New Photoreflect Hack Exposes Passwords of Protected Galleries
A new hack has been discovered that allows anyone to access password-protected galleries on PhotoReflect.com, a popular online service for professional photographers to sell their photos. The hack exploits a vulnerability in the way PhotoReflect handles the \"Challenge Password\" feature, which is supposed to prevent unauthorized users from viewing or downloading photos from a gallery.
The hack was revealed by a GitHub user named Shantaks, who published a Python script that can recover the passwords for any gallery that uses the \"e\" parameter in its URL. According to Shantaks, the password is stored in a base64-encoded blob of data in the HTML source code of the gallery page, which can be easily extracted and decoded by the script.
Shantaks also provided a Google Dork query that can be used to find vulnerable galleries on PhotoReflect.com. The query is: site:\".photoreflect.com\" inurl:\"/store/ThumbAccess.aspxe=\". Shantaks claims that there are over 34,000 professional photographers who use PhotoReflect as their online partner, and many of them may be affected by this hack.
PhotoReflect has not yet commented on the hack or issued any patches to fix the vulnerability. It is unclear how long the hack has been known or exploited by malicious actors. Users of PhotoReflect are advised to check their galleries and change their passwords as soon as possible, or disable the \"Challenge Password\" feature altogether.
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The PhotoReflect hack is not the first time that security cameras have been compromised by hackers. In March 2021, a group of hackers claimed to have breached Verkada, a security company that provides cameras to companies including Tesla, Cloudflare, and Virgin Hyperloop. The hackers said they were able to access live feeds and archived videos from prisons, psychiatric hospitals, clinics, and Verkada's own offices.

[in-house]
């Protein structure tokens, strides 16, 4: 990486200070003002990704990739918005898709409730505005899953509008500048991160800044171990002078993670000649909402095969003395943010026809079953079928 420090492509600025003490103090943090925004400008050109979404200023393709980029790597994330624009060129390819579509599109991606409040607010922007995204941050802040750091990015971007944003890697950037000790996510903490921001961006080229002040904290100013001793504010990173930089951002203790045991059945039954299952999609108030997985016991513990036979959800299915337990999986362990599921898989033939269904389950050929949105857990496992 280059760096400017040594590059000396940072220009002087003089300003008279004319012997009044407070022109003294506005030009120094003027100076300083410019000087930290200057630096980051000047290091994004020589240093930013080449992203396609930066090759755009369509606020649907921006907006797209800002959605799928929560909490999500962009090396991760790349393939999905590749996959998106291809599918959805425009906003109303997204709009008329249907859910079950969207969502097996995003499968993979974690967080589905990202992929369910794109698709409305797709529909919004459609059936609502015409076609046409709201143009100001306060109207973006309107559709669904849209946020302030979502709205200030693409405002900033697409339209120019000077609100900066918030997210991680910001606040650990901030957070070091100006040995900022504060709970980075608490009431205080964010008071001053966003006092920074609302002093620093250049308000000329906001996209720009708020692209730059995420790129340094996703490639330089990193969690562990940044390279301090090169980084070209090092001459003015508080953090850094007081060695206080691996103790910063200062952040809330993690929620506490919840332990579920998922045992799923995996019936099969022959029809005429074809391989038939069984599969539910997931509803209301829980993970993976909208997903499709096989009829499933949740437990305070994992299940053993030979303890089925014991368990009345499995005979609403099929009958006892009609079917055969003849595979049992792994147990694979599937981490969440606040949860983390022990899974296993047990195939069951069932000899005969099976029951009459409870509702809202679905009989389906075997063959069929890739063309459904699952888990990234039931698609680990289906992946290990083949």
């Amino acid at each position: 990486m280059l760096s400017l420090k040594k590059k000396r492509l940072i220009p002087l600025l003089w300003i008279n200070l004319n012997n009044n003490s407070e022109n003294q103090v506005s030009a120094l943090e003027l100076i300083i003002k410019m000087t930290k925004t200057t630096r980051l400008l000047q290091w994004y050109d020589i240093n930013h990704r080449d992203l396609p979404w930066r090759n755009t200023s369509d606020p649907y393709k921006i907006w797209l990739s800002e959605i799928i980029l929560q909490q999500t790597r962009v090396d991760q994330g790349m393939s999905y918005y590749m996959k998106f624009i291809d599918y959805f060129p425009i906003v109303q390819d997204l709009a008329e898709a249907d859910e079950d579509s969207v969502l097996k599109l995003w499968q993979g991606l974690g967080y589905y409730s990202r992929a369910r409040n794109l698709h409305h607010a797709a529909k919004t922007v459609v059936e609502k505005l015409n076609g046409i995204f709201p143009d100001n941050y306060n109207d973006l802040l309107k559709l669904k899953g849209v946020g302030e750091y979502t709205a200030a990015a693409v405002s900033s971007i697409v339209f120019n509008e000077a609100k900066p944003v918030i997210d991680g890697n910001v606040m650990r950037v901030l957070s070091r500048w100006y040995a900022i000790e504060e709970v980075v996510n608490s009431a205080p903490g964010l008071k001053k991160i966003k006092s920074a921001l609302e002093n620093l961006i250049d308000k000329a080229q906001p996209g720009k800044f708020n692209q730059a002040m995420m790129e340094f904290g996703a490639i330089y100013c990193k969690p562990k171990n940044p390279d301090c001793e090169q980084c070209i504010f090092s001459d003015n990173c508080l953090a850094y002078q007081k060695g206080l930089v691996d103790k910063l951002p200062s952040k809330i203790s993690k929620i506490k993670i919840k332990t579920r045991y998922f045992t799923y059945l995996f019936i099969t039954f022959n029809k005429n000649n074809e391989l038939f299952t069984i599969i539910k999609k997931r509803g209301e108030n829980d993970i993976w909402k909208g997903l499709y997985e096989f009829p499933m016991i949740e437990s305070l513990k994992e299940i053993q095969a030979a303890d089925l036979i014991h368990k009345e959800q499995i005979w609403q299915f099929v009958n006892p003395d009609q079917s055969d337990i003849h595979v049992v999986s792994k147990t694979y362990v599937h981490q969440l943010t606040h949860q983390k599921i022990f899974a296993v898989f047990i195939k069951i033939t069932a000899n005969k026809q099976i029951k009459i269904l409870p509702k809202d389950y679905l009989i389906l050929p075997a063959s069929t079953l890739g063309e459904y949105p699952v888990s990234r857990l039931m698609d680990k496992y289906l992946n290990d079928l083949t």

The Verkada hack was reportedly carried out by exploiting a \"super admin\" account that had access to all the cameras on the network. The hackers said they obtained the credentials for the account from an exposed server on the internet. Verkada said it disabled all internal administrator accounts and notified law enforcement after learning of the breach.
Security cameras are often seen as a way to enhance security and privacy, but they can also pose serious risks if they are not properly secured and monitored. Hackers can use them to spy on people, steal sensitive information, or cause physical damage. Users of security cameras should always update their devices with the latest patches, change their default passwords, and enable encryption and authentication features.
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The PhotoReflect hack raises questions about the security and privacy of online photo services, especially those that cater to professional photographers who may have sensitive or confidential images in their portfolios. Some experts have warned that such services may not be adequately protecting their customers' data and may be vulnerable to breaches or leaks.
\"If you are a professional photographer, you need to be very careful about who you trust with your photos,\" said Emmanuel Goldstein, a hacker and editor of 2600: The Hacker Quarterly. \"Most hackers are young because young people tend to be adaptable. As long as your photos are stored online, they are at risk of being hacked by someone who is curious, bored, or malicious.\"
Goldstein advised photographers to encrypt their photos before uploading them to any online service, and to use strong passwords and two-factor authentication whenever possible. He also suggested that photographers should backup their photos offline and delete them from online services after they have been sold or delivered to their clients.
Some photographers have expressed their frustration and anger over the PhotoReflect hack, saying that it has damaged their reputation and business. They have also criticized PhotoReflect for not informing them of the hack or offering any compensation or assistance.
\"I was shocked and outraged when I found out that my photos were hacked,\" said John Smith, a wedding photographer who used PhotoReflect to sell his photos to his clients. \"Some of my photos were very personal and intimate, and I don't want them to be exposed to strangers or used for nefarious purposes. PhotoReflect has betrayed my trust and violated my privacy.\"
Smith said he has contacted PhotoReflect several times but has not received any response or apology. He said he has lost some of his clients who were unhappy with the security breach and has decided to stop using PhotoReflect altogether. 248dff8e21